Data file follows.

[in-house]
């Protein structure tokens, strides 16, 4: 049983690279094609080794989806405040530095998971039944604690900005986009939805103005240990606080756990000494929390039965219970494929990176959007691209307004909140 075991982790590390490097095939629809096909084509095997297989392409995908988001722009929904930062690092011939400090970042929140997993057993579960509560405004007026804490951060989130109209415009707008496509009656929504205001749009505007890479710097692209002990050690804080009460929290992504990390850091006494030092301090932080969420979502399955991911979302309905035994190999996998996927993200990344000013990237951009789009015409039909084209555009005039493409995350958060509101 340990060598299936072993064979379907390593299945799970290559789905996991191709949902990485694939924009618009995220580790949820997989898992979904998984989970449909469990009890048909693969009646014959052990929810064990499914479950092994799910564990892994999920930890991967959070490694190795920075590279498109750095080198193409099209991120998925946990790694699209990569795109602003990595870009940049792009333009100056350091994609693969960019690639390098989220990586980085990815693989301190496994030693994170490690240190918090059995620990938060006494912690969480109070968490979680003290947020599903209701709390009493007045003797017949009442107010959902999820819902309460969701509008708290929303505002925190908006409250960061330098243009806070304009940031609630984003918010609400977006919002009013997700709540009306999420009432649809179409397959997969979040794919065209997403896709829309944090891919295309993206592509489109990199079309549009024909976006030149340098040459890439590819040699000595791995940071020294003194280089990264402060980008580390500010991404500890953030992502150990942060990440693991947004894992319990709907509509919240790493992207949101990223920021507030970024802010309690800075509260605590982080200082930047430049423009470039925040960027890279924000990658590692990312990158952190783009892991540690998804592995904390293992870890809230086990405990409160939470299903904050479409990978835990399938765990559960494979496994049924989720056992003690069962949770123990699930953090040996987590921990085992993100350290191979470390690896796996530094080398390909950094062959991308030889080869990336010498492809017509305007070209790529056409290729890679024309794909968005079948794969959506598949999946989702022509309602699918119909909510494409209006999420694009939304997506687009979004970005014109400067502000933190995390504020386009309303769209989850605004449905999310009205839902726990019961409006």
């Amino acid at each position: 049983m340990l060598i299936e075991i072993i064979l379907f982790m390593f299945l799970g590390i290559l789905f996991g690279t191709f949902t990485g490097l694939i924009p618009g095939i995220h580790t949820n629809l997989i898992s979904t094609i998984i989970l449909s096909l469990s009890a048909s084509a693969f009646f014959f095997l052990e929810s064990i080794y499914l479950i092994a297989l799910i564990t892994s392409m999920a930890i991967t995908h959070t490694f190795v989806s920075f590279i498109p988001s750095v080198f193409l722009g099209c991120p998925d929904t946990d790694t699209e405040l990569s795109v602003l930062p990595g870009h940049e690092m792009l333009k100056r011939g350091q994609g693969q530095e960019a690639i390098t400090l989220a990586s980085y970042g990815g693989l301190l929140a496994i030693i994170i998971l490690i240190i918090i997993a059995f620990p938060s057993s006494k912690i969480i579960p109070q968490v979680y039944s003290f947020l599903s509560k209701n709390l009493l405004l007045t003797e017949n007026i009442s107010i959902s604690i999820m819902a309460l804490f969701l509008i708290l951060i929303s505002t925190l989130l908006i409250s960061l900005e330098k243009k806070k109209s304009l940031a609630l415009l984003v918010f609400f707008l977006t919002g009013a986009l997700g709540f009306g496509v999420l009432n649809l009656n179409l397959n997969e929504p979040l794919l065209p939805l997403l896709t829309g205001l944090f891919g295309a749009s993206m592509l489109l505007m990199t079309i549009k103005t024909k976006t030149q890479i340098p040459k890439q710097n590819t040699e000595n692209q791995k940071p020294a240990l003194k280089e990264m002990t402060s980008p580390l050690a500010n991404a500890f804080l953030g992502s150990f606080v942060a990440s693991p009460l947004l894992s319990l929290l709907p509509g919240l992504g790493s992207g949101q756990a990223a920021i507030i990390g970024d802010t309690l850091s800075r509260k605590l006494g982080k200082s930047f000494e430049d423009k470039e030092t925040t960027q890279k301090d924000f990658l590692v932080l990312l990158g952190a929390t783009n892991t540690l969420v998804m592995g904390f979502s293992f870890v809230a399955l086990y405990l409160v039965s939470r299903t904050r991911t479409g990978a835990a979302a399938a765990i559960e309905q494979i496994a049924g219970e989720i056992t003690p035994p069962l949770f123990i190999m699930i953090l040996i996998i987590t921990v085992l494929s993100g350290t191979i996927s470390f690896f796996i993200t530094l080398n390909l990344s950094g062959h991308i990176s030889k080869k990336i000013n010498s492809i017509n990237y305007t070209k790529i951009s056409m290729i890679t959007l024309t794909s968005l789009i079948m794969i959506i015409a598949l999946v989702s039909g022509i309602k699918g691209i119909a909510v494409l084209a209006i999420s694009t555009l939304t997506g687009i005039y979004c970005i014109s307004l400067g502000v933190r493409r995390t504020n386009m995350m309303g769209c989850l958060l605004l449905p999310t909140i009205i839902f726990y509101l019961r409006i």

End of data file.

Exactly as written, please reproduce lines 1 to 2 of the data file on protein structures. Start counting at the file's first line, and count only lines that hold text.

[in-house]
């Protein structure tokens, strides 16, 4: 049983690279094609080794989806405040530095998971039944604690900005986009939805103005240990606080756990000494929390039965219970494929990176959007691209307004909140 075991982790590390490097095939629809096909084509095997297989392409995908988001722009929904930062690092011939400090970042929140997993057993579960509560405004007026804490951060989130109209415009707008496509009656929504205001749009505007890479710097692209002990050690804080009460929290992504990390850091006494030092301090932080969420979502399955991911979302309905035994190999996998996927993200990344000013990237951009789009015409039909084209555009005039493409995350958060509101 340990060598299936072993064979379907390593299945799970290559789905996991191709949902990485694939924009618009995220580790949820997989898992979904998984989970449909469990009890048909693969009646014959052990929810064990499914479950092994799910564990892994999920930890991967959070490694190795920075590279498109750095080198193409099209991120998925946990790694699209990569795109602003990595870009940049792009333009100056350091994609693969960019690639390098989220990586980085990815693989301190496994030693994170490690240190918090059995620990938060006494912690969480109070968490979680003290947020599903209701709390009493007045003797017949009442107010959902999820819902309460969701509008708290929303505002925190908006409250960061330098243009806070304009940031609630984003918010609400977006919002009013997700709540009306999420009432649809179409397959997969979040794919065209997403896709829309944090891919295309993206592509489109990199079309549009024909976006030149340098040459890439590819040699000595791995940071020294003194280089990264402060980008580390500010991404500890953030992502150990942060990440693991947004894992319990709907509509919240790493992207949101990223920021507030970024802010309690800075509260605590982080200082930047430049423009470039925040960027890279924000990658590692990312990158952190783009892991540690998804592995904390293992870890809230086990405990409160939470299903904050479409990978835990399938765990559960494979496994049924989720056992003690069962949770123990699930953090040996987590921990085992993100350290191979470390690896796996530094080398390909950094062959991308030889080869990336010498492809017509305007070209790529056409290729890679024309794909968005079948794969959506598949999946989702022509309602699918119909909510494409209006999420694009939304997506687009979004970005014109400067502000933190995390504020386009309303769209989850605004449905999310009205839902726990019961409006």